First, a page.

MoLeCuLoUs, which happens to be up for an IGF award this year, plays like a modular pachinko machine. The game takes place on a grid of slots with which you add or remove pegs using the mouse. Each peg you insert causes the beaker hovering at the top of the screen to release a drop, which falls and bounces off any pegs it its path. As lab assistant, your job is to ensure the drop lands in the test tube at the bottom of the screen. A successful capture moves the beaker to a new position.
Each level is based on a chemical compound and has a group of element slots, circled in white. To move on you must clear each element slot by capturing a drop that has bounced off a peg inserted into it. There's a limited number of drops to work with, as well as a timer; if you run out of either, it's game over. Other threats include poison barriers, slot-removing bombs and spinning "wayward fans" (huh?) that appear sporadically on the playing field. There are several additional game modes including "head 2 head challenge" (two players take turns to see who can clear the stage with the fewest pegs in the least time) and "speed round" (similar to normal mode, except the beaker and test tube are constantly moving, and without the element pegs.)
It is difficult to predict the path that a bouncing drop will take. As if to compensate for this, the scoring system rewards you for taking the least direct route to the test tube; 100 bonus points are given for each peg hit along the way. I had the most success, and the most fun, frantically placing and removing pegs all over the board in order to rearrange the path for a single drop in motion.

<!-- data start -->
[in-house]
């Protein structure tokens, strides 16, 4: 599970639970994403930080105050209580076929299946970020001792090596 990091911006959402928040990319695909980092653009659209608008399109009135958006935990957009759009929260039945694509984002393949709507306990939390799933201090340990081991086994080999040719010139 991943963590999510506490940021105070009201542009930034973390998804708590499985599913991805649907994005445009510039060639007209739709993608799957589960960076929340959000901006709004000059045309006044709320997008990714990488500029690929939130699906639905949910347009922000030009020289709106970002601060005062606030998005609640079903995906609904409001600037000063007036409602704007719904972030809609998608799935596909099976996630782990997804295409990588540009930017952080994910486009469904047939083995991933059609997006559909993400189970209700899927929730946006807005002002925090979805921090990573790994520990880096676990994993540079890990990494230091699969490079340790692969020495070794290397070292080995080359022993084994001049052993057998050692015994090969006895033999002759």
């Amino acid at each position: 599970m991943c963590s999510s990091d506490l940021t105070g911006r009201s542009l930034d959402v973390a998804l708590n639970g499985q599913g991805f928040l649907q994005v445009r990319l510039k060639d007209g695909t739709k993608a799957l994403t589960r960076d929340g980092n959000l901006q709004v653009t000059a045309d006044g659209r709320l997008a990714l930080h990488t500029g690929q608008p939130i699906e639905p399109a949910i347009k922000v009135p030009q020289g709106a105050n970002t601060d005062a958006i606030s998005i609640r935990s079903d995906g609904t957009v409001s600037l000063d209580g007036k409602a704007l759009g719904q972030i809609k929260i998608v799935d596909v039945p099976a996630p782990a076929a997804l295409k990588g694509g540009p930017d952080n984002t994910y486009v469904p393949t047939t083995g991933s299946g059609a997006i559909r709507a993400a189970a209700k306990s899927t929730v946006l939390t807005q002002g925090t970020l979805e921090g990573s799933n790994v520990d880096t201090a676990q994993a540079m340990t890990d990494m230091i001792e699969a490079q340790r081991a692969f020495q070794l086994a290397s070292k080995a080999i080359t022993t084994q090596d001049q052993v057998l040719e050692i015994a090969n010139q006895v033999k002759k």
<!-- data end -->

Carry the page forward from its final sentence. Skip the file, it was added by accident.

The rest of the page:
MoLeCuLoUs' science theme is almost completely irrelevant to the game play. However, if you're paying attention (and are already familiar with the periodic table of elements) you might recognize that Hydrogen and Oxygen are the element pegs in the water level, or Carbon and Nitrogen in the cyanide level. Educational? Not really, but as an aesthetic it works. The sound design is well done, with lots of atmospheric glass clinking and xylophone-like tones when the ball strikes a peg.
Gametrust has put together a solid and fairly unique title. Unfortunately the limitations of the Shockwave platform hurt the online free trial version of the game slightly, as everything feels a bit chunky and moves more slowly than one would like. The download version of the game is for the PC platform only. The free trial available at the gametrust site contains only 8 levels but it's a good diversion and, hey - the world is hurting. Cold fusion isn't about to discover itself. Click.